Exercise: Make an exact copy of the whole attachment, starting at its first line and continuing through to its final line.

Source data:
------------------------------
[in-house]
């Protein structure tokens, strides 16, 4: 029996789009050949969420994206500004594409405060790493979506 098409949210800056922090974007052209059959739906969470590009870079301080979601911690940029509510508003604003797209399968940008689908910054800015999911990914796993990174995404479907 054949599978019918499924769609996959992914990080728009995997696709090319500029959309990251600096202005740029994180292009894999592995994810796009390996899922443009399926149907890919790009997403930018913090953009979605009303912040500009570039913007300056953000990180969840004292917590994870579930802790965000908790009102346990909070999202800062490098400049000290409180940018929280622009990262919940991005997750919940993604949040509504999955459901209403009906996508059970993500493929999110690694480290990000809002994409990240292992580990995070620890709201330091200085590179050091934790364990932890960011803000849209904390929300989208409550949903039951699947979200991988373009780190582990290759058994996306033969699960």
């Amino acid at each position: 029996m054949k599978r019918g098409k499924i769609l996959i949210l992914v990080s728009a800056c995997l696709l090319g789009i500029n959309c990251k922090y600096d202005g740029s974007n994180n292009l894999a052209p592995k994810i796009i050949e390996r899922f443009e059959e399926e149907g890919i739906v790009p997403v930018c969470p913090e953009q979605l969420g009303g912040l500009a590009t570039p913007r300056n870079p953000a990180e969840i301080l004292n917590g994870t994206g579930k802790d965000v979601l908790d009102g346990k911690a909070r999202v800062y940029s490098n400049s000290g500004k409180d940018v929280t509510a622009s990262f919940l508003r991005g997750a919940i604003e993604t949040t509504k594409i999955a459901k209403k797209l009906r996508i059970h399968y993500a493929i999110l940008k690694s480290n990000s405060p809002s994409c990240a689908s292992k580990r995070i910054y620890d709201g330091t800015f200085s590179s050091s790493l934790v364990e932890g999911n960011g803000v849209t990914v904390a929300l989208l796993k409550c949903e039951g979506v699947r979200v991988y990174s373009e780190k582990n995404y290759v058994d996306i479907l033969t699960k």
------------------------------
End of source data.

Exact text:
[in-house]
């Protein structure tokens, strides 16, 4: 029996789009050949969420994206500004594409405060790493979506 098409949210800056922090974007052209059959739906969470590009870079301080979601911690940029509510508003604003797209399968940008689908910054800015999911990914796993990174995404479907 054949599978019918499924769609996959992914990080728009995997696709090319500029959309990251600096202005740029994180292009894999592995994810796009390996899922443009399926149907890919790009997403930018913090953009979605009303912040500009570039913007300056953000990180969840004292917590994870579930802790965000908790009102346990909070999202800062490098400049000290409180940018929280622009990262919940991005997750919940993604949040509504999955459901209403009906996508059970993500493929999110690694480290990000809002994409990240292992580990995070620890709201330091200085590179050091934790364990932890960011803000849209904390929300989208409550949903039951699947979200991988373009780190582990290759058994996306033969699960």
């Amino acid at each position: 029996m054949k599978r019918g098409k499924i769609l996959i949210l992914v990080s728009a800056c995997l696709l090319g789009i500029n959309c990251k922090y600096d202005g740029s974007n994180n292009l894999a052209p592995k994810i796009i050949e390996r899922f443009e059959e399926e149907g890919i739906v790009p997403v930018c969470p913090e953009q979605l969420g009303g912040l500009a590009t570039p913007r300056n870079p953000a990180e969840i301080l004292n917590g994870t994206g579930k802790d965000v979601l908790d009102g346990k911690a909070r999202v800062y940029s490098n400049s000290g500004k409180d940018v929280t509510a622009s990262f919940l508003r991005g997750a919940i604003e993604t949040t509504k594409i999955a459901k209403k797209l009906r996508i059970h399968y993500a493929i999110l940008k690694s480290n990000s405060p809002s994409c990240a689908s292992k580990r995070i910054y620890d709201g330091t800015f200085s590179s050091s790493l934790v364990e932890g999911n960011g803000v849209t990914v904390a929300l989208l796993k409550c949903e039951g979506v699947r979200v991988y990174s373009e780190k582990n995404y290759v058994d996306i479907l033969t699960k």